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Want to Grow Your Company? Export

Cameron Cushman

I was shocked to learn that only 1 percent of American companies export their products. More shocking still, of those companies that export, 58 percent of those companies export to only one country. Though it would seem like common sense that businesses that want to grow should be constantly be looking for new markets, the export statistics don’t bear this out.

I recently spent some time with the Under Secretary of International Trade, Francisco Sanchez. From Sanchez’s perch at the Department of Commerce, one of his main tasks is to increase the amount of goods and services that American companies sell in foreign markets. He is one of several government officials charged with implementing President Obama’s National Export Initiative, which calls for the doubling of U.S. exports in five years. By selling more of our goods to foreign consumers, we will not only add to the expansion of our economy, but also create jobs at home to fulfill the demand of foreign consumers.

So why don’t more U.S. companies export their products and services? Sanchez thinks that for too long American firms became complacent operating in just one market. With over three hundred million American consumers, why would companies need to go through the hassle of filling out customs forms, finding overseas distributors or dealing with consumers whose main language is not English? Sanchez countered that, according to the World Bank, 87 percent of global economic growth in the next decade will happen outside of the United States. Since 95 percent of the world’s consumers do not live in the United States, American companies that aren’t competing internationally will not keep pace with global economic trends and their businesses will suffer.

So where should business owners turn if they are interested in exporting? As I see it, there are three main groups that can help American companies break into foreign markets.

First, is the United States Government. The International Trade Administration’s United States Foreign Commerical Service (FCS) maintains U.S. Export Assistance Centers in 109 cities across the United States and in over 80 countries around the world. They offer advice on how to export and can connect you to “commercial counselors” in overseas markets–government employees, usually based in American Embassies–who can help determine pricing for your products and can serve as a matchmaker to connect your business to new customers, suppliers and distributors. The FCS can also represent your company at trade shows around the world. FCS’s Gold Key Service offers a suite of these options for a very low fee–only $700 for each day of assistance they provide in a foreign market.

Other U.S. Government (USG) agencies offer export assistance as well. Check out the Foreign Agricultural Service, The Export-Import Bank, The Overseas Private Investment Corporation, The Small Business Administration’s Office of International Trade, and the U.S. Trade and Development Agency.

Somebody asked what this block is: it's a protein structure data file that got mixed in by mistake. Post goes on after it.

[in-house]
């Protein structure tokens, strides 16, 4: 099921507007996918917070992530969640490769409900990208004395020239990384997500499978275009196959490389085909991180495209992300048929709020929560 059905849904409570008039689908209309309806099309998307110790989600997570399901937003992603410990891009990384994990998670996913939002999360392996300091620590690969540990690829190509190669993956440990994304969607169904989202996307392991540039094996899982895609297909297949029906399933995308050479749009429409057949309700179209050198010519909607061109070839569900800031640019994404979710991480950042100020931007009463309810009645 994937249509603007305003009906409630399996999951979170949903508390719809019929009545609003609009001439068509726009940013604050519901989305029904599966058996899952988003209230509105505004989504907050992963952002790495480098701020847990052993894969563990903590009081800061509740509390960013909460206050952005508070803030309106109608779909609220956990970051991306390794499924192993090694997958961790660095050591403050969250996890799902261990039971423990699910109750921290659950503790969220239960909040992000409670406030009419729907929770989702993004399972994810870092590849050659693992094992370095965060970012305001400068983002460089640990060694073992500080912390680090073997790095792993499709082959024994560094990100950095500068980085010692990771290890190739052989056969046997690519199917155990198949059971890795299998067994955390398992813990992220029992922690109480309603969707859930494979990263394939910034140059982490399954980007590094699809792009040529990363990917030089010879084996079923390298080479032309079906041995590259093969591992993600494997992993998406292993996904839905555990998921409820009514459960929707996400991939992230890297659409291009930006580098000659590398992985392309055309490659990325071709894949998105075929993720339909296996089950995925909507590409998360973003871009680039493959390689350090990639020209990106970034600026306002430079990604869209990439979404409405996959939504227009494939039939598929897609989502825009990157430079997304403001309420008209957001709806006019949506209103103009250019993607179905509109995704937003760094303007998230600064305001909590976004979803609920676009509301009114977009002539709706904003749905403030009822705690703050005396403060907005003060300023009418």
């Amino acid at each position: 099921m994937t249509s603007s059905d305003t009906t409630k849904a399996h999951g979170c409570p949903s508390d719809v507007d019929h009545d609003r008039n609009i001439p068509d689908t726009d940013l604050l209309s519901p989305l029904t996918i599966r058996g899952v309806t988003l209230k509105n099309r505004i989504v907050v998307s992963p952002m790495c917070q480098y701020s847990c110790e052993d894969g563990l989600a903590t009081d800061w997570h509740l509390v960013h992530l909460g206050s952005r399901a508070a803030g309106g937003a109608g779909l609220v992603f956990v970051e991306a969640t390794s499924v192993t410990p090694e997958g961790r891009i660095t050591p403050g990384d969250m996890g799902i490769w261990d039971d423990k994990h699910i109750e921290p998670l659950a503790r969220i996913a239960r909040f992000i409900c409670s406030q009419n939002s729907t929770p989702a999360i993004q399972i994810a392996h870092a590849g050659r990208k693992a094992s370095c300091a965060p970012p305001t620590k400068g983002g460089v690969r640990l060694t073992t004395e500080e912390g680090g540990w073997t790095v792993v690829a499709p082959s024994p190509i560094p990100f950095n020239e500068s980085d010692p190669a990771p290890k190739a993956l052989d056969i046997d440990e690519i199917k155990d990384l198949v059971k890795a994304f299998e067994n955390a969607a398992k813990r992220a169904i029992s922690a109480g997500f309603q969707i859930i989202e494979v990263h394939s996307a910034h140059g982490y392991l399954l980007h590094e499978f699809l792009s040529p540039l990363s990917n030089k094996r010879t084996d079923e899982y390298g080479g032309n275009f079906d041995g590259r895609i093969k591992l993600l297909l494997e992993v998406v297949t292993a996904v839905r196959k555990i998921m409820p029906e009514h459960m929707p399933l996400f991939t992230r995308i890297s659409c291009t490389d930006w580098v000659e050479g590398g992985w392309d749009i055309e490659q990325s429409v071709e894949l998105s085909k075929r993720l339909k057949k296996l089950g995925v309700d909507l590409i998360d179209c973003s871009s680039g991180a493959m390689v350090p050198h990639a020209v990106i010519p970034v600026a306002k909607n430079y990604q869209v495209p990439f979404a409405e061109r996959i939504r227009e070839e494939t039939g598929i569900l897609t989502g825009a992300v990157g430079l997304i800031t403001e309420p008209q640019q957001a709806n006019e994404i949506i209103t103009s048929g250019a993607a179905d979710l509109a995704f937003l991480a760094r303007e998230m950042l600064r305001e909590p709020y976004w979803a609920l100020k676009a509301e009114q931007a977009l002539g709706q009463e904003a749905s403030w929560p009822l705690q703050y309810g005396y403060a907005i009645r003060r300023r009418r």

The USG isn’t without direct competitors. There are several private firms that offer assistance to companies looking to expand their horizons. These companies tend to charge more for their services, but may fill certain gaps that our government is incapable of executing. These competitive advantages could include specializations along certain market verticals or in countries where no other export assistance organizations are operating. I’ve sampled just a few below:

TSI Global Consulting
Helps small and medium sized manufacturing enterprises understand the competitive landscape in foreign markets. Their services include: foreign partner searches, U.S. export license applications and filing, and competitor assessment.

Unz & Co
Unz offers help with export control issues, trade compliance issues, record keeping and can help your company take advantage of trade preference programs that are parts free trade agreements that the United States has signed with other countries, including NAFTA.

XPORT Consultants
They focus on export compliance—ensuring that companies comply with trade laws and regulations both as products or services leave the United States and as they arrive in the country of export.

Finally there are companies who also stand to gain from your company’s ability to export and find new markets in foreign lands. For instance, FedEx and UPS offer services to small businesses to help them fill out customs forms, pay foreign duties (where applicable) and comply with regulations that may not be apparent to new exporters. Of course, these companies want you to use their services when you ship your products, creating a win-win situation for small business owners and the big boys alike. Some of these companies have even partnered with the government because they know that by helping small companies export, they can also add to their bottom line.

So how do you decide which option is right for you? It really depends on your business. Since the “government option” isn’t trying to turn a profit, their services are usually cheaper, but their resources are limited by the same constraints that hold back most other government agencies. Private export assistance firms may offer different or more specialized services than the government, but they will charge you for it. Companies with some skin in the game can certainly be helpful, but their ability to deliver a complete line of services may be lacking. FedEx and UPS know a ton about shipping, but how much do they know about matchmaking or product pricing in your industry?

Regardless of which option your company chooses, our country’s economic future depends on your company’s ability to grow. Exporting can serve as powerful tool for your firm to find new markets, new partners and new profits that will lift our economy out of the Great Recession.

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